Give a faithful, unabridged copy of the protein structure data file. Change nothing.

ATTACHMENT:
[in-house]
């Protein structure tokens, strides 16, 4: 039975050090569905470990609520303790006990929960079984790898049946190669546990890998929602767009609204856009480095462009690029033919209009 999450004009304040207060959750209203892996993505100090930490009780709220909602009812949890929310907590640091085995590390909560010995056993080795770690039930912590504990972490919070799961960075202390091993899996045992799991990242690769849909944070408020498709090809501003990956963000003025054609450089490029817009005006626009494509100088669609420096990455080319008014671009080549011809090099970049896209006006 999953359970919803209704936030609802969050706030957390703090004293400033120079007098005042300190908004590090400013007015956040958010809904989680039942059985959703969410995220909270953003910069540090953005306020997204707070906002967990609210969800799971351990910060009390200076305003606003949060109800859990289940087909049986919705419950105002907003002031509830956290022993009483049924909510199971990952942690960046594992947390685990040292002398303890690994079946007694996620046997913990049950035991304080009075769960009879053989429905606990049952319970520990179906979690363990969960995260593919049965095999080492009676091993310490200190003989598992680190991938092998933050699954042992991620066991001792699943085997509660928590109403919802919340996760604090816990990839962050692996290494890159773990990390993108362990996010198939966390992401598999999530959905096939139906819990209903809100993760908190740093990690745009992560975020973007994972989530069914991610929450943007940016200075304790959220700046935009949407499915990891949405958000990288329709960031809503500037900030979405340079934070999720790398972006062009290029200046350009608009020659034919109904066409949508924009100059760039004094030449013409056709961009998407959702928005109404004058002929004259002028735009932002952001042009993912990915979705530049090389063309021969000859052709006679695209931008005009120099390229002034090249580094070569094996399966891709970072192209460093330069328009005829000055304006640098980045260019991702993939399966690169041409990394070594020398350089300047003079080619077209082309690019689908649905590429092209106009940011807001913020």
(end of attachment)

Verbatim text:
[in-house]
């Protein structure tokens, strides 16, 4: 039975050090569905470990609520303790006990929960079984790898049946190669546990890998929602767009609204856009480095462009690029033919209009 999450004009304040207060959750209203892996993505100090930490009780709220909602009812949890929310907590640091085995590390909560010995056993080795770690039930912590504990972490919070799961960075202390091993899996045992799991990242690769849909944070408020498709090809501003990956963000003025054609450089490029817009005006626009494509100088669609420096990455080319008014671009080549011809090099970049896209006006 999953359970919803209704936030609802969050706030957390703090004293400033120079007098005042300190908004590090400013007015956040958010809904989680039942059985959703969410995220909270953003910069540090953005306020997204707070906002967990609210969800799971351990910060009390200076305003606003949060109800859990289940087909049986919705419950105002907003002031509830956290022993009483049924909510199971990952942690960046594992947390685990040292002398303890690994079946007694996620046997913990049950035991304080009075769960009879053989429905606990049952319970520990179906979690363990969960995260593919049965095999080492009676091993310490200190003989598992680190991938092998933050699954042992991620066991001792699943085997509660928590109403919802919340996760604090816990990839962050692996290494890159773990990390993108362990996010198939966390992401598999999530959905096939139906819990209903809100993760908190740093990690745009992560975020973007994972989530069914991610929450943007940016200075304790959220700046935009949407499915990891949405958000990288329709960031809503500037900030979405340079934070999720790398972006062009290029200046350009608009020659034919109904066409949508924009100059760039004094030449013409056709961009998407959702928005109404004058002929004259002028735009932002952001042009993912990915979705530049090389063309021969000859052709006679695209931008005009120099390229002034090249580094070569094996399966891709970072192209460093330069328009005829000055304006640098980045260019991702993939399966690169041409990394070594020398350089300047003079080619077209082309690019689908649905590429092209106009940011807001913020």